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Henry F Hansmeier

Henry F Hansmeier
Henry F Hansmeier

Eminent Farmer

County: Day

Henry F. Hansmeier, born in Lippe, Germany, in 1874, came to America at the age of 20. He first worked in Waukon, Iowa, eight months, and saved every cent of his $120 salary, before going to Forest City, Iowa, where he bought his first farm with his brother. After that he farmed in Pipestone County, Minnesota, and from there came to Day County.

In 1896, Hansmeier was married to Helen Helming.

All through his life, Hansmeier’s desire to improve existing conditions, has led to benefits not only for himself, but also for others.

In 1911, for example, he started work on a crop that was to be one of the biggest factors leading to his business success—alfalfa. That year he planted 13 acres of registered Grimm alfalfa. This 13 acres produced breeding stock for most of the existing alfalfa fields in Day County as well as in other parts of South Dakota. Coteau Hills brand alfalfa seed, which he started developing about the same time, is now used by the company, and is widely known.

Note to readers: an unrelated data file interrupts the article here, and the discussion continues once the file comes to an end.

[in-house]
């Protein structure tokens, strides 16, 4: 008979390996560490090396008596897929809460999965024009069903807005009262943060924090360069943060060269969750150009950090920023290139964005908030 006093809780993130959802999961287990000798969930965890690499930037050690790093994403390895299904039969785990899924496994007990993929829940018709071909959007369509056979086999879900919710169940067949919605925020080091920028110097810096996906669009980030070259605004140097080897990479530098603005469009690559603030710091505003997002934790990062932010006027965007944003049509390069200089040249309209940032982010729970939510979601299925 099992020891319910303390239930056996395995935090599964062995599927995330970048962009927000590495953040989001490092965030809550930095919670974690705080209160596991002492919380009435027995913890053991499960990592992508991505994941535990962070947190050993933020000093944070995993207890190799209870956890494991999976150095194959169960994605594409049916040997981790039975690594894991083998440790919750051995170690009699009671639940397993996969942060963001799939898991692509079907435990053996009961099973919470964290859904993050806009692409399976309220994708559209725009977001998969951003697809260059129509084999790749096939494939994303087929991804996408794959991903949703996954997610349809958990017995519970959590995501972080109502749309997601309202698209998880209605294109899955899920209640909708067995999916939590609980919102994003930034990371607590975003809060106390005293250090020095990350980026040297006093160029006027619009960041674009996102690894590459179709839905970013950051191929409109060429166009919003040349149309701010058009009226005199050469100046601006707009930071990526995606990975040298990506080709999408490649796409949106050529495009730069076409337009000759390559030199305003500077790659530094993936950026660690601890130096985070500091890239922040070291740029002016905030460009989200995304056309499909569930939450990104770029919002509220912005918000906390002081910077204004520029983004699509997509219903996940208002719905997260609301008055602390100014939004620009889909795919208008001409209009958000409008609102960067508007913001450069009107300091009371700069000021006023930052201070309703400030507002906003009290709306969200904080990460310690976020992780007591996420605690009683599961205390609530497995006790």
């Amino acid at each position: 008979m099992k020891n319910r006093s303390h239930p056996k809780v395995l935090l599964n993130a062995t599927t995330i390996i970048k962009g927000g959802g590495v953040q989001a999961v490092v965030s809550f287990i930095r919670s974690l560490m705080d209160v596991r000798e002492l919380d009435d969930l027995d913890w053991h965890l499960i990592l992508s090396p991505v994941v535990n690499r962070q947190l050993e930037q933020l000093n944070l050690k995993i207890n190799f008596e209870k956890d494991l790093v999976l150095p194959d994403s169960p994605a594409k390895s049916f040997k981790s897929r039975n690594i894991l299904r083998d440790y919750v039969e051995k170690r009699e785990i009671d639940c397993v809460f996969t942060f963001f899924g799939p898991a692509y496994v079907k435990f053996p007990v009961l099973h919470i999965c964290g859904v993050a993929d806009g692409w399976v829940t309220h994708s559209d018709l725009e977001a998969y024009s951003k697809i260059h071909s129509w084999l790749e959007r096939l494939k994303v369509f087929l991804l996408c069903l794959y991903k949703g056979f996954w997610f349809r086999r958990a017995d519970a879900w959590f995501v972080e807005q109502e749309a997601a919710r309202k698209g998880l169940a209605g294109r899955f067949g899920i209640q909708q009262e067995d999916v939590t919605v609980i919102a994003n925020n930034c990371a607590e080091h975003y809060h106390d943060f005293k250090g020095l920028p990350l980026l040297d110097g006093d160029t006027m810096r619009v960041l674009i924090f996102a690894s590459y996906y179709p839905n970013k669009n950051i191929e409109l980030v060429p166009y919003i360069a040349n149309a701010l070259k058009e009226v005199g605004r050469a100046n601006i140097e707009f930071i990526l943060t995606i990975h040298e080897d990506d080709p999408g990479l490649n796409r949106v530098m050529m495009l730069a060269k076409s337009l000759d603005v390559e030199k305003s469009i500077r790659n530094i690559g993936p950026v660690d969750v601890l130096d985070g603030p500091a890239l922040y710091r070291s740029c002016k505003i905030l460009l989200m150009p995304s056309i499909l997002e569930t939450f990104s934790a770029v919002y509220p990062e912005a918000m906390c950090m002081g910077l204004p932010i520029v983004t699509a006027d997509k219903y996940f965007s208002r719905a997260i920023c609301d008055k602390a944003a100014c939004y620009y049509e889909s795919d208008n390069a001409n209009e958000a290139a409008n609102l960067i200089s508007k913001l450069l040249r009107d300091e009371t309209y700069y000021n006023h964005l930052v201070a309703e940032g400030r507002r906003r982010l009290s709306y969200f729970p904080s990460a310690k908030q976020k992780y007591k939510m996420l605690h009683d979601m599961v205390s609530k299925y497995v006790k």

His becoming a Kentucky bluegrass and millet magnate is another example. His company now owns 225 strippers which are loaned to farmers to strip the seed of bluegrass.

In addition to direct benefits to South Dakota Agricultural economy, Hansmeier has been a benefactor of many other causes. These include helping his brother buy a farm in war-torn Germany, to furnishing a recreation center and library for Bristol, South Dakota, and from contributing all proceeds from his 170—page hard-bound autobiography, “This is My Life,” to needy Asian children, to giving ample donations to the Wesley Methodist Student Foundation at South Dakota State College, where he has been made a Life Member. Other favorite charities are Father Flanagan’s Boys Town and Dakota Wesleyan University.

Other contributions have included serving as a member of the South Dakota House of Representatives in 1928, providing seed for European gardens after the war, and share-farming with Bristol agricultural students. He was named “Outstanding South Dakota Agriculturalist” in 1956 by the South Dakota State College Agricultural Education Club.